Pages from willane s wizardry

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Willane's Wizardry by

WILLANE Member of the Inner Magic Circle Member of the Variety Artistes' Federation Member of the Concert Artistes' Association

Profusely Illustrated

Reproduction in whole or part strictly forbidden

PRINTED AND PUBLISHED IN ENGLAND

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PRE F A C E

T

HIS book contains endless entertainment for you and your friends, and represents part of my collection of " tricky stunts " which I have used for several years WITH GREAT SUCCESS —catches, puzzles, and tricks with which all magicians should be familiar. While many of them can be, and have been, performed on the stage, none requires any great amount of skill. For all that, each one should be tried over privately many times before you attempt to perform it to your friends. Neglect this necessary precaution and you will soon find how easy it is to produce a fiasco with even the simplest trick. You must also remember that a trick, in itself, is simply the vehicle upon which your personality is carried. If you practise until the working of the trick is automatic your whole attention can be given to " presentation and timing." It is not what you do, but how you do it, that will establish your personality. Some of the effects described may seem so trivial that you may not think them worth while. For example, " The Magic Knot," on page 36, although it appears to be very simple, is astounding in the hands of an accomplished performer. His hands do not even appear to approach each other and the knot appears as if by magic. You, too, can do these things. The key word is PRACTICE —not large, laborious closes of it, but frequent and regular short spells. Then what at first appeared so awkward soon becomes so natural that in time you wonder why you ever found it difficult. There is sufficient material in these pages to enable you to become the " lion of the party," and every effect is worth doing—in its proper place, of course. I should have liked to have given credit to the originators of some of the tricks, but a magic stunt seems to make a round ; everyone does it for a while, and then it is forgotten for years, and no one knows who exactly invented or discovered it. I have not attempted to disclose the inner secrets of professional magic—such secrets are useless to anyone who is not prepared to spend months and months on the most diligent practice—but this book should help you to understand something of the intricacies of modern conjuring and to appreciate a good professional performance all the more.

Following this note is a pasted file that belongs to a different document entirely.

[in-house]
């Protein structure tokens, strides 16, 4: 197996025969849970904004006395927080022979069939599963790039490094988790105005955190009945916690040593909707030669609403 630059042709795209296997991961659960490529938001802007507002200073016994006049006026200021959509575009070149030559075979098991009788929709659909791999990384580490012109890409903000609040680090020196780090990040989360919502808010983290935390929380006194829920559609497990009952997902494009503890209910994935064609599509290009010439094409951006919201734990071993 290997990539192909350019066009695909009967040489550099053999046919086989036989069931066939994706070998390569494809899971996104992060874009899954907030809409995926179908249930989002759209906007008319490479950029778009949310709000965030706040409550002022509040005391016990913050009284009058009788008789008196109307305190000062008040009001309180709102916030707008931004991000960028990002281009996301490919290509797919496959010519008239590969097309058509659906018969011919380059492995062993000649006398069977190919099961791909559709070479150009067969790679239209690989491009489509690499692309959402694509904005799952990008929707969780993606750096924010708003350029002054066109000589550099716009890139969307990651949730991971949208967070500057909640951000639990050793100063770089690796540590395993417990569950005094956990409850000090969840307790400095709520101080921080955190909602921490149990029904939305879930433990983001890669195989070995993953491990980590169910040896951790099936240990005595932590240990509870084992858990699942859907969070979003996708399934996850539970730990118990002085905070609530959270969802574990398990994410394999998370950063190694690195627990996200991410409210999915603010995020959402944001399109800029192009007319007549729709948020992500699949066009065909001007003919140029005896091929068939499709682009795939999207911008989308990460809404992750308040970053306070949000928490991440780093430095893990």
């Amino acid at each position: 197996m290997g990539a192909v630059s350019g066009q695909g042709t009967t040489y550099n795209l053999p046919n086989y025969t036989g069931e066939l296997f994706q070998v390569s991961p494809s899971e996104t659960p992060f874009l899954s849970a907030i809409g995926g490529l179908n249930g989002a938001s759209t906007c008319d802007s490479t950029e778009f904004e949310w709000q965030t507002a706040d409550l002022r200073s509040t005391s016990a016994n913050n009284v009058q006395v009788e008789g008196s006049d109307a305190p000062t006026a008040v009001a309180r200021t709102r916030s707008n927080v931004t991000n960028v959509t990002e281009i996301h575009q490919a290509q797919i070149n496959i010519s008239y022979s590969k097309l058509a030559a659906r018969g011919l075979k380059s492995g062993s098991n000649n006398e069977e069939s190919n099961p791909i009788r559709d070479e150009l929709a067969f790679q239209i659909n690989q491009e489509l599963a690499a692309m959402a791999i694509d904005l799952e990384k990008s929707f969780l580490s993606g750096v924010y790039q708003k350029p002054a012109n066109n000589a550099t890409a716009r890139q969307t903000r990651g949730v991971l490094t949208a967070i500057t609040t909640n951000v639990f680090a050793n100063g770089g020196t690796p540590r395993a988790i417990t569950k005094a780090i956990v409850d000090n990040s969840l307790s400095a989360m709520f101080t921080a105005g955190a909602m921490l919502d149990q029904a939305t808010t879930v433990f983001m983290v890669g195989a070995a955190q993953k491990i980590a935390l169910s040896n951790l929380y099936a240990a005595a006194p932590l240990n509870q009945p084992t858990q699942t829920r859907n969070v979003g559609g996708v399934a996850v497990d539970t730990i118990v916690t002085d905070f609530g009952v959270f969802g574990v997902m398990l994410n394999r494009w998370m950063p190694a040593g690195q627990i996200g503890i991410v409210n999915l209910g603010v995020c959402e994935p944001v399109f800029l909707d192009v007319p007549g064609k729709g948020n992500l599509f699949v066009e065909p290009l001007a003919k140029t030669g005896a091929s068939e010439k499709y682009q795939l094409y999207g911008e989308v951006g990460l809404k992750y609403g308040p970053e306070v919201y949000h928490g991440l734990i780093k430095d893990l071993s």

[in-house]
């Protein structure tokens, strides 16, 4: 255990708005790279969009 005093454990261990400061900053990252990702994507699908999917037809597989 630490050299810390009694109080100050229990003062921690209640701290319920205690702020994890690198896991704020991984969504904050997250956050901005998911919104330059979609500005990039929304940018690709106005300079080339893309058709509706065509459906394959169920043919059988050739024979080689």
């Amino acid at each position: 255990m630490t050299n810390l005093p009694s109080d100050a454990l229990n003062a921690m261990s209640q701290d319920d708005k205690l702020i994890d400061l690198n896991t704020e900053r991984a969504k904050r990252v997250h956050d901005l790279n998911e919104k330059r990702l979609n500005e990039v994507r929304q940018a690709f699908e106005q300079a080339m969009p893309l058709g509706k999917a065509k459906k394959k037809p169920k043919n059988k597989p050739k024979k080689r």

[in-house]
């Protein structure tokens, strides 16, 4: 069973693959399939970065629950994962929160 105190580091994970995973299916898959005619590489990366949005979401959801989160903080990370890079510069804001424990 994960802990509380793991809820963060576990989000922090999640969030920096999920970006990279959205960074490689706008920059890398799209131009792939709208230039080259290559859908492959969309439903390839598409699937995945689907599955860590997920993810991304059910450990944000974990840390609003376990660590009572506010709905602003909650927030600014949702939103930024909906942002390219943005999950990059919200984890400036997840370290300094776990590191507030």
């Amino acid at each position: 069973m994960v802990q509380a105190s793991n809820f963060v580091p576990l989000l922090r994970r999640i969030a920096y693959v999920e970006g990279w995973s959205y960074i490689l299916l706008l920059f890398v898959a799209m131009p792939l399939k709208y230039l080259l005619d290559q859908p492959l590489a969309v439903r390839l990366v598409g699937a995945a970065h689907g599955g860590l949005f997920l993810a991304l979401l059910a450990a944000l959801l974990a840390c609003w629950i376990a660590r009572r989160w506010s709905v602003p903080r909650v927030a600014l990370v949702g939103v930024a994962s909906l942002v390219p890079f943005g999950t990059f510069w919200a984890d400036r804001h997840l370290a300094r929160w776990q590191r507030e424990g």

Finally, I make no apology for the jumbled order in which the tricks appear. I have set them down just as they occurred to me. I am a conjurer—not an author. WILLANE. London, 194.7.


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